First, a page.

Monday, April 23, 2007

Stories from the Fontlines: Moses

I met Moses in the line of a soup kitchen that I was helping out with. Moses just got out of prison and is desperately trying to make a better life for himself this time around. In San Francisco, there is no hope to escape homelessness without a job (a social security check doesn’t cover the cost of even most low-income rooms here). Luckily, Moses worked in an auto body shop before he was incarcerated. However, Moses has two things going against him.
Most employers consider hiring an ex-con to be taking a big risk, and many aren’t willing to take that risk. Also, Moses is applicable for a grant that will allow him to buy $1,000 worth of auto body and paint tools. However, in order to receive it, he must have proof of employment. So with Moses, it is a circular problem. He must have tools in order to get a job, but he must first have a job, to be applicable for the grant that will give him tools.
Moses is not unlike many ex-cons who sincerely desire to make a new life for themselves. But without a job, these men and women are forced to either live on the streets and eat in soup kitchens…or turn to more lucrative illegal lines of business. Pray for Moses, that he would find a job and be able to make a new life for himself here in San Francisco.

-Ben, CSM San Francisco 2007 Spring City Host

Monday, April 09, 2007

Stories from the Fontlines: Bruce

Hi all! Just some of our amazing City Hosts (Ben) is putting together a monthly newsletter called "Stories from the Frontlines". In it, he tells the story of people living in San Francisco and how we can be praying for them. Please take a moment and remember that these stories are real people and pray for them!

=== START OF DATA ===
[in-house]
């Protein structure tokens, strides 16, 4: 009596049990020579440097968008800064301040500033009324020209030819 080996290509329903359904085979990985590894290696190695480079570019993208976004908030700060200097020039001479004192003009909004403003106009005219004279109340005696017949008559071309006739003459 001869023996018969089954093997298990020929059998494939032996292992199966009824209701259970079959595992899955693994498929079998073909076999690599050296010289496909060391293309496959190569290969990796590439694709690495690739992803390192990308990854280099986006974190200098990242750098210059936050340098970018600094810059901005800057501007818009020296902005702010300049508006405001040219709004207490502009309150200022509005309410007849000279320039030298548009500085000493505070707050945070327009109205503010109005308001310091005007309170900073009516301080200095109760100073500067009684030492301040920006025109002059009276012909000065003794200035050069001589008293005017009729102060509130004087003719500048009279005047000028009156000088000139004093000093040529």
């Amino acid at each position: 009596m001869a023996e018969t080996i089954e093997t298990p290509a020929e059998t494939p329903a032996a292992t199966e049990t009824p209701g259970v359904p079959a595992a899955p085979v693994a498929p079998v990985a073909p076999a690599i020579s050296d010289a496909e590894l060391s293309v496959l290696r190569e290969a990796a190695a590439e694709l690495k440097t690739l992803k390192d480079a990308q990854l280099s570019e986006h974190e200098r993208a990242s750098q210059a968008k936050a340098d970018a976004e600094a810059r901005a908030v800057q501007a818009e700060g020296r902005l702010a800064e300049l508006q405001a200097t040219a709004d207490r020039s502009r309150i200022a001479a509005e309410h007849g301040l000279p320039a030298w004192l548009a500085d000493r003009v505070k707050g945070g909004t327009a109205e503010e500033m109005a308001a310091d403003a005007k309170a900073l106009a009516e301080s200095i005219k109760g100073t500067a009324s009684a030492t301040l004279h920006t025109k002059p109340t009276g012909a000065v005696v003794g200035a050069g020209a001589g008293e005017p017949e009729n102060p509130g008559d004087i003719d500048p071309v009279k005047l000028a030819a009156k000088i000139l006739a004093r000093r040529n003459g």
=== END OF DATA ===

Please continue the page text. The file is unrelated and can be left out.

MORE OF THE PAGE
Every time a new group comes in to spend the week with us, we take them on a prayer tour. This is a tour through the city where we show them around and have them spend a couple of hours in prayer for the city. At a couple of locations, we get out of the car and pray for the people in the city. Sometimes when we are stopped at these places pan-handlers will identify us as Christians and ask us for money, many times telling long extravagant stories.
This was what I thought was about to happen when I met Bruce. During the first stop of a prayer tour, a young man walked up to our group of middle school children. “I don’t usually do this,” he said, “but I saw that you all were Christians, and I just need you all to pray for me.” Bruce had recently run away from home. He was homeless, hungry, and cold. He never told us what had occurred to cause him to run away, but he did say that he wasn’t ready to return home just yet. Apparently he had a very strained relationship with his father, and he wanted to give it a few weeks, before he returned.
Bruce asked us to pray for him. He wanted us to pray that he would be safe on the streets for a couple of weeks and that God would repair the relationship he had with his father. The whole time, I kept expecting him to ask us if we had a little bit of change to spare. He never did. We prayed for him as a group, and then he smiled and walked away. “How cynical have I become?” I asked myself.
Pray for Bruce, that he WOULD remain safe and be able stay away from the lures of drugs and sex that draw so many teen runaways in this city. Also pray for me and for all of the missionaries that are hassled so often that we have come to expect it. I don’t want to be that way.

Monday, April 02, 2007

News from Toronto

It has been real busy here in Toronto with the spring groups that have been
serving here. We have been seeing God work in many lives. Just this weekend
we had a group from St. Thomas, Ontario. It was really neat. They came to
Toronto calling the street people "the homeless" and left calling them by
name and realizing that we reallly shouldn't place titles on people. The
only true name we should call someone is by their real one. By calling
people homeless they realized that we take away the story of that individual
and this robs them of there individuality and identity. I found it
encouraging to see this group grow so quickly and truly learn that people on
the streets have stories to. I believe that they willl take this home and
put it in to practice in the schools they all attend and in their everyday

Blessings from Toronto,
Mark, CSM Toronto 2007 Spring City Host